# Remainder Theorem Calculator

## Apply the remainder theorem step by step

The calculator will calculate $f(a)$ using the remainder (little Bézout's) theorem, with steps shown.

Enter a polynomial:

Enter the point a:

If the calculator did not compute something or you have identified an error, or you have a suggestion/feedback, please write it in the comments below.

Finding the value of a polynomial at a specific point can be daunting, but our Remainder Theorem Calculator makes it much more manageable. This sophisticated online tool saves your time and delivers accurate results efficiently.

## How to Use the Remainder Theorem Calculator?

• ### Input

Start by entering the polynomial in the given field. Make sure to enter it correctly, following the correct format for polynomials. Specify the value of $a$ you want to substitute in the polynomial.

• ### Calculation

Once you have inputted the required information, click the "Calculate" button.

• ### Result

The calculator will quickly perform the computations based on the Remainder Theorem and display the value of the polynomial in the specified point.

## Understanding the Remainder Theorem

The Remainder Theorem is a foundational concept in algebra that provides a method for finding the remainder of a polynomial division. In more precise terms, the theorem declares that if a polynomial $f(x)$ is divided by a linear divisor of the form $x-a$, the remainder is equal to the value of the polynomial at $a$, or expressed differently, $f(a)$.

Let's make this clearer with a mathematical representation: when $f(x)$ is divided by $x-a$, the remainder is given by $f(a)$.

Suppose we take a polynomial such as $f(x)=x^3-2x^2+3x-1$, and we want to figure out the remainder when divided by $x-2$. According to the Remainder Theorem, we don't need to perform the division. Instead, we just substitute the value of $x=2$ into the polynomial and calculate the result.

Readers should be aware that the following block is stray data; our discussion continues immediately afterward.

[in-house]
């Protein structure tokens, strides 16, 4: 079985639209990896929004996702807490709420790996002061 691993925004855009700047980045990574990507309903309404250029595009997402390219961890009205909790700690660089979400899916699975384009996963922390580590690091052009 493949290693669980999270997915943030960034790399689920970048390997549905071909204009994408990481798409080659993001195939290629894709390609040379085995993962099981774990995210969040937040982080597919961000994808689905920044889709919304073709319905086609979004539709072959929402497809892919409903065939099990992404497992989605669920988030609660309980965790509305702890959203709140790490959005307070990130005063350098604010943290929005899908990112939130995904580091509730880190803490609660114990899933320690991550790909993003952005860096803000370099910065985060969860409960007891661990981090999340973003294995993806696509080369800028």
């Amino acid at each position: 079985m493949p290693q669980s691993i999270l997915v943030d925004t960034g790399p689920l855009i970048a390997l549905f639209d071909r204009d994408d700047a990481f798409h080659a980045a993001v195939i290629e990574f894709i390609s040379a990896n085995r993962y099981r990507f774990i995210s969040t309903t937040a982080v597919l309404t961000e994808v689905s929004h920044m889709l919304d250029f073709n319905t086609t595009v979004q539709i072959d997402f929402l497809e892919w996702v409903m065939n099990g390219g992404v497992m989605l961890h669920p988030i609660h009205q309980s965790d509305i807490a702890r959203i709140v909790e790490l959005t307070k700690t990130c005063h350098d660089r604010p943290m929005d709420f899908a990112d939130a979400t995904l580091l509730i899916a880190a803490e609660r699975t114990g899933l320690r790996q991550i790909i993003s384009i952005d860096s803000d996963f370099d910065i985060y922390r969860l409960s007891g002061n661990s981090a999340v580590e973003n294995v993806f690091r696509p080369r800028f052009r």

So, the remainder is $f(2)=2^3-2\cdot2^2+3\cdot2-1=8-8+6-1=5$.

This theorem can help avoid using polynomial division, especially when dealing with high-degree polynomials. It is a handy tool in algebraic computation.

## What Are the Limitations of the Remainder Theorem?

While the Remainder Theorem is a powerful and handy tool in algebra, it does have a few limitations:

• Applicable to Linear Divisors Only: The Remainder Theorem only works when dividing by a linear divisor of the form $x-a$. It is not applicable when dividing by a polynomial of a higher degree.
• Works for Polynomial Functions: The theorem only applies to polynomial functions. It can't be used to calculate the remainder for non-polynomial expressions.
• Not Useful for Complete Division Process: If you need to know the full quotient in addition to the remainder, the Remainder Theorem won't be enough. It only gives you the remainder of the division, not the complete result.
• Not Suitable for Complex Calculations: The Remainder Theorem simplifies calculations with real numbers. It might not simplify complex number calculations. When $a$ is a complex number, substitution can make the calculation more complicated, not less.

So while the Remainder Theorem is a valuable tool for a specific set of problems in algebra, it's essential to recognize its limitations and know when to use other methods.

## Why Choose Our Remainder Theorem Calculator?

• ### Accuracy

Our calculator eliminates the risk of human error, providing accurate results every time.

• ### Efficiency

Don't get bogged down by tedious calculations. Our calculator quickly computes the remainder for you, saving you precious time.

• ### User-Friendly Interface

The tool is designed for easy navigation. You only need to input the polynomial and the point, and the calculator will handle the rest.

• ### Step-by-Step Solution

The calculator gives you the answer and provides a detailed, step-by-step solution. This can help you understand the process and learn how the Remainder Theorem works.

### FAQ

#### Can you use the Remainder Theorem if the remainder is zero?

Yes, you can. If the remainder is zero, it implies that the divisor $x-a$ is a factor of the polynomial. This is the basis of the Factor Theorem.

#### Are the Factor Theorem and the Remainder Theorem the same?

While the Factor and Remainder Theorems are related, they are different. The Factor Theorem is a particular case of the Remainder Theorem. If a polynomial $f(x)$ is divided by $x-a$ and the remainder is zero, then $x-a$ is a factor of the polynomial.

#### Does the Remainder Theorem Calculator provide step-by-step solutions?

Absolutely! Our calculator gives the final remainder and shows each step of the calculation process, making it a great learning tool.

#### What are the limitations of the Remainder Theorem?

The Remainder Theorem only works when dividing a polynomial by a linear divisor of the form $x-a$. It cannot be used if the divisor is a higher-degree polynomial or a non-polynomial expression.